Madine: A disproportionate number of our employees are under the age of 30. We have had an influx of new talent, some of it right out of college. I think it is a great career path. I fell into logistics 25 years ago and just stuck with it. Back then, there were not these huge mega-corporations where youngsters could do to start a career. Now, there are companies like ours and a handful of others that have built out the scale and become great companies to work. Carriers are a fantastic career path, too. I think you will see more and more young people coming into the industry, but the key is companies providing a workplace for them that they want to be a part of. That is the real key for young people that want to grow in logistics.
LM: How are you viewing the 2022 Peak Season, given how Shanghai was largely shut down for months and also the ongoing PMA-ILWU negotiations?
Madine: Seemingly, there has not been a normal Peak Season in the last four years or so. People are getting out and shopping more now than they did, and e-commerce is just continuing to grow. I think we will see more people shop earlier as opposed to when things get jammed up in December. That said, I think you will see a longer Peak Season across most modes. It is hard to say what will happen with the excess [retailer] inventory and liquidation but, to the extent of having a normalized Peak Season, I think it will be more normal this year compared to the past few years.
LM: Can you please describe the impact of 40-year highs for inflation on your business and market conditions?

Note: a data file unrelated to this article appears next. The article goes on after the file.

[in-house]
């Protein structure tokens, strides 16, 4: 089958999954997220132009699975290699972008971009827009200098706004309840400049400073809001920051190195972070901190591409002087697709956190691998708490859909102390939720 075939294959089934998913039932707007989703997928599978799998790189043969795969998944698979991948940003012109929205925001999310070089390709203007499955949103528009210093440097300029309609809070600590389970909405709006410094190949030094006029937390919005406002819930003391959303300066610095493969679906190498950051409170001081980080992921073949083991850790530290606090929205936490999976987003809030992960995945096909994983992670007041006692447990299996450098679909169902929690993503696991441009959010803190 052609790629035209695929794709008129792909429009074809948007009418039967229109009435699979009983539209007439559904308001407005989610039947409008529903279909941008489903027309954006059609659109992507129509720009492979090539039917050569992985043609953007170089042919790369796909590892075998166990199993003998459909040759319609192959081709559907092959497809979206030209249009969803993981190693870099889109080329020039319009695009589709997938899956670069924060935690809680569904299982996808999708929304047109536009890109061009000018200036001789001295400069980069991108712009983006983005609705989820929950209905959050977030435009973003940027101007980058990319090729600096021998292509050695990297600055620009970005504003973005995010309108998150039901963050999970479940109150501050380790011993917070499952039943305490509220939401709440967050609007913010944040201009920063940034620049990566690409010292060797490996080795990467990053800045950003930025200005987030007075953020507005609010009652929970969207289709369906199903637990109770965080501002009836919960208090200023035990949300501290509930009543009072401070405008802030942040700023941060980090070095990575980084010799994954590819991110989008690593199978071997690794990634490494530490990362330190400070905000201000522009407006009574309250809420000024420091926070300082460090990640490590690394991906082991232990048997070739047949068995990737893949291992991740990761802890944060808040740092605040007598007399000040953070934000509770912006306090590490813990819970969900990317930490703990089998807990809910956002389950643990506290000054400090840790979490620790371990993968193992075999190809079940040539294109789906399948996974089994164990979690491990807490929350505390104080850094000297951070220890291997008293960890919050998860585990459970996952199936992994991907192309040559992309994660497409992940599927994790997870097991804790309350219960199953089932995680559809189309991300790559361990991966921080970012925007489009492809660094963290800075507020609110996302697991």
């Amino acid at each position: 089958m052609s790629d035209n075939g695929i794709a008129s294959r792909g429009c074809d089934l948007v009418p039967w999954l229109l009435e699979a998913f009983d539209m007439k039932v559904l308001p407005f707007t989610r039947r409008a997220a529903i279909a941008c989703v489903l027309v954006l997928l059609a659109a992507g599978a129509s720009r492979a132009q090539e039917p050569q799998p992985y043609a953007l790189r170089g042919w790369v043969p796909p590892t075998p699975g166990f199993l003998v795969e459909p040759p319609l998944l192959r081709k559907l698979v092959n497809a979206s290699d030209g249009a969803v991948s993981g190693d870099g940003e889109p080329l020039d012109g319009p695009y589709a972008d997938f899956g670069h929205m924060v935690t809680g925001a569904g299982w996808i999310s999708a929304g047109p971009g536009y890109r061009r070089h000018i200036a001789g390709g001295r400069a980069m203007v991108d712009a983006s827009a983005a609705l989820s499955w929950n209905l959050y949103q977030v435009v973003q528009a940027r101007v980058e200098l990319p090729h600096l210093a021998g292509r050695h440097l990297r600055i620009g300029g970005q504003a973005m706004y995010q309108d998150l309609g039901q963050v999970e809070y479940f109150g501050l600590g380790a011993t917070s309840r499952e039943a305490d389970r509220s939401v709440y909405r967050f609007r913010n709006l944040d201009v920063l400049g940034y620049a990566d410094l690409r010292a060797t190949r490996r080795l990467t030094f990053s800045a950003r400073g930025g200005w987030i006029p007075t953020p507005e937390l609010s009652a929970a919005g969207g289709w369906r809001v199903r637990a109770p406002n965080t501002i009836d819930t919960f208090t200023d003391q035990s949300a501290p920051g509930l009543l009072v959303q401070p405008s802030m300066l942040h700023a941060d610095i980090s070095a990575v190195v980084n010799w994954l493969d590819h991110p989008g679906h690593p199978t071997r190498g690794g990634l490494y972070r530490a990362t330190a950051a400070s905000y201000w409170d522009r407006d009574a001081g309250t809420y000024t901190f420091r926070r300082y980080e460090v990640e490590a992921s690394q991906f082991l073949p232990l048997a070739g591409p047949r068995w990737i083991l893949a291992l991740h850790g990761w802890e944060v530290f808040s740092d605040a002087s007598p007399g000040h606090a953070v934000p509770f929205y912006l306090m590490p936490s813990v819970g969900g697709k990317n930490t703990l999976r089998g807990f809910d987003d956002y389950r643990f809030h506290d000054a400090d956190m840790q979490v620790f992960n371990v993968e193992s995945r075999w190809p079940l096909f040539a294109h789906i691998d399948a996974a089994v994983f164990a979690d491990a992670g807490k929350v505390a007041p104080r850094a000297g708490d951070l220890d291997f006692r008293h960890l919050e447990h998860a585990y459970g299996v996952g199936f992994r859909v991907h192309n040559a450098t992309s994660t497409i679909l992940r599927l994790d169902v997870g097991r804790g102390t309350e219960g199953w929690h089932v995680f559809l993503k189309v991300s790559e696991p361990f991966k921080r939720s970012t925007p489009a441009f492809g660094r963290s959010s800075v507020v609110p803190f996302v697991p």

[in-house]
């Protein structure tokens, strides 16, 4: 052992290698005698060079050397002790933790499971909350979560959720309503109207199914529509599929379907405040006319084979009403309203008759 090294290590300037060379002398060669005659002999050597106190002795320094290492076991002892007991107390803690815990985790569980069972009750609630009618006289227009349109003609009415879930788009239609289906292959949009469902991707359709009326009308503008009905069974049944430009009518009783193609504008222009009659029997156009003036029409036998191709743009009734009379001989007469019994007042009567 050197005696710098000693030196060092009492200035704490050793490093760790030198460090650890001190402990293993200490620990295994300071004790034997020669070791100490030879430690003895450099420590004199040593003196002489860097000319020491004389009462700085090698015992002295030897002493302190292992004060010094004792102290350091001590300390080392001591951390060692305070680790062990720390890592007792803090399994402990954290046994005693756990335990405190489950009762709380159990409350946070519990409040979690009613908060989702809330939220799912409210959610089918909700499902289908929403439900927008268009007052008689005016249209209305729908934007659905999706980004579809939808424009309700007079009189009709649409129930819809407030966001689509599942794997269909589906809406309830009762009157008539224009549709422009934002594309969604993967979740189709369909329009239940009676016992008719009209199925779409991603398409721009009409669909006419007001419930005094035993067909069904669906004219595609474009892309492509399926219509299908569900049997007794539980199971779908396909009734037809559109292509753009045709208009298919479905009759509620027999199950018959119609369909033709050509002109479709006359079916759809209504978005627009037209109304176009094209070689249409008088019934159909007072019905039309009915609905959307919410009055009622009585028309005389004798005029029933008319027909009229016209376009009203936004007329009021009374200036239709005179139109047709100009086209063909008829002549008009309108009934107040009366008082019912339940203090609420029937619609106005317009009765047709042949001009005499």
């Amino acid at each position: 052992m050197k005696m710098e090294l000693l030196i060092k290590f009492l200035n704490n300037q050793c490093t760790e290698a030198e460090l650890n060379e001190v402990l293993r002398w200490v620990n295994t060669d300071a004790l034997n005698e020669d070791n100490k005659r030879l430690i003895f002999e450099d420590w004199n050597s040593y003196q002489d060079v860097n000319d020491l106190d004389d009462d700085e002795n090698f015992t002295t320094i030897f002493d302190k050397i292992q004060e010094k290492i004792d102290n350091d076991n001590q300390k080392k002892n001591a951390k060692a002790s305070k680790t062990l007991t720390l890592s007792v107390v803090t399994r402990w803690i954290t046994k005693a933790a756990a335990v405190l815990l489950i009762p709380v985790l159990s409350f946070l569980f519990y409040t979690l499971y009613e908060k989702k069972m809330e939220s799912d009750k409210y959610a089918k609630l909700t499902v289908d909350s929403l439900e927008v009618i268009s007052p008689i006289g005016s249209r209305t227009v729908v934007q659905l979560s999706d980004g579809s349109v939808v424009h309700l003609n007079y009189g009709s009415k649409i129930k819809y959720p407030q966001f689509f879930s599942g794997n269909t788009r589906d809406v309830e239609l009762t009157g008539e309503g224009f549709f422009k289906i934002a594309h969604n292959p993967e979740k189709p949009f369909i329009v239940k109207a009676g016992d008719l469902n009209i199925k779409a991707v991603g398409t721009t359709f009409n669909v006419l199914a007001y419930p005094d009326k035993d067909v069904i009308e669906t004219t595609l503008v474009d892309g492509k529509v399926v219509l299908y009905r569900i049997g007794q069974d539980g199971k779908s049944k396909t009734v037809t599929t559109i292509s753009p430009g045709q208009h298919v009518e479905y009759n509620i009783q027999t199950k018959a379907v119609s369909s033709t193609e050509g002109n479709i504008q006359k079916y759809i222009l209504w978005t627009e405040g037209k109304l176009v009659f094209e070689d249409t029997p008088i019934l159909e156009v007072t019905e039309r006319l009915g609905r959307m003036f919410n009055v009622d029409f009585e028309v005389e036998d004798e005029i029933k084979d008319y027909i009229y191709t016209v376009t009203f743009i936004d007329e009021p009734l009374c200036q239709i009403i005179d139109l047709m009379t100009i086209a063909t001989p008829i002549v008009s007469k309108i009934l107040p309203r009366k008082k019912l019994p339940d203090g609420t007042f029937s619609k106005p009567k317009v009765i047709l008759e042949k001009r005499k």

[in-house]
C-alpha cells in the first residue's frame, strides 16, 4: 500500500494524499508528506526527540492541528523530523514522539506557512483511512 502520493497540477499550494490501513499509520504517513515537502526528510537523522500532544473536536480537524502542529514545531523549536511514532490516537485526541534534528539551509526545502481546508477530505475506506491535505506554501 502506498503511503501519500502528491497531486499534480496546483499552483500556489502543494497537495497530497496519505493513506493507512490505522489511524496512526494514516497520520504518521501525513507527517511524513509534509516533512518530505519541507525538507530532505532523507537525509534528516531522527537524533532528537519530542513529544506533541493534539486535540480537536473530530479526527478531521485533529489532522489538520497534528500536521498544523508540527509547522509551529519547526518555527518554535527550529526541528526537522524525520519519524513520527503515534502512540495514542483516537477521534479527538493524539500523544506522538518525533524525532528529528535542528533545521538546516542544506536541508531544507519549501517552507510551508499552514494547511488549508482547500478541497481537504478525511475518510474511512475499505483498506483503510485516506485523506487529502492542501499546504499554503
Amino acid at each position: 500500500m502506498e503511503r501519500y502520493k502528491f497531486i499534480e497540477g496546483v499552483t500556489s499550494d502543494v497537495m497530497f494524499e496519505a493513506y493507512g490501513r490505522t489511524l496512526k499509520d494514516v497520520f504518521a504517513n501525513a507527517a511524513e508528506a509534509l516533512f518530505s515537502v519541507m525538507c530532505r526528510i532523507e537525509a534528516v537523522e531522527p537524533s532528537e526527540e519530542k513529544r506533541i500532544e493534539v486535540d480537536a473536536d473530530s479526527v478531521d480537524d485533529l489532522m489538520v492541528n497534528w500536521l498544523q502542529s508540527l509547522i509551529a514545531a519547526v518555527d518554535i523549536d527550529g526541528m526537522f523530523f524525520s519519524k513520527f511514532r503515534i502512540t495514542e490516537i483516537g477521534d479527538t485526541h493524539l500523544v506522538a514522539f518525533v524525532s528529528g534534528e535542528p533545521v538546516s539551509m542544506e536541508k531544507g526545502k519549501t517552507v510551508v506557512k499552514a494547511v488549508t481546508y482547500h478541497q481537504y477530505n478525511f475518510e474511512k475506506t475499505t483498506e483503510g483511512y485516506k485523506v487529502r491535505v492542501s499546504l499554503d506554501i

Madine: We did an employment engagement survey, and one of the hot topics was the impact of inflation on everyone’s paycheck. In terms of costs, everything costs more, whether it is fuel, labor, or equipment, everything is up across the board for everyone that is in this industry. I think that people need to get somewhat comfortable with the notion that things are going to cost more for a while. There is a lot of opportunity in that for those in this business, especially for some of the challenges we have had in the supply chain. People seem to take it for granted that things will show up. Companies that provide outstanding service and are trustworthy and reliable have an opportunity to take market share. We are all in business to make a profit, but if you can go to a customer dealing with prices going up and help run its supply chain more efficiently and save the customer money, you will be in a position to win business. We cannot control inflation and the cost of things, but you can sort of control the way you respond to the market. And right now, pricing is really high for everything. Businesses are really worried about where their dollars are going. We see that as an opportunity to go win share.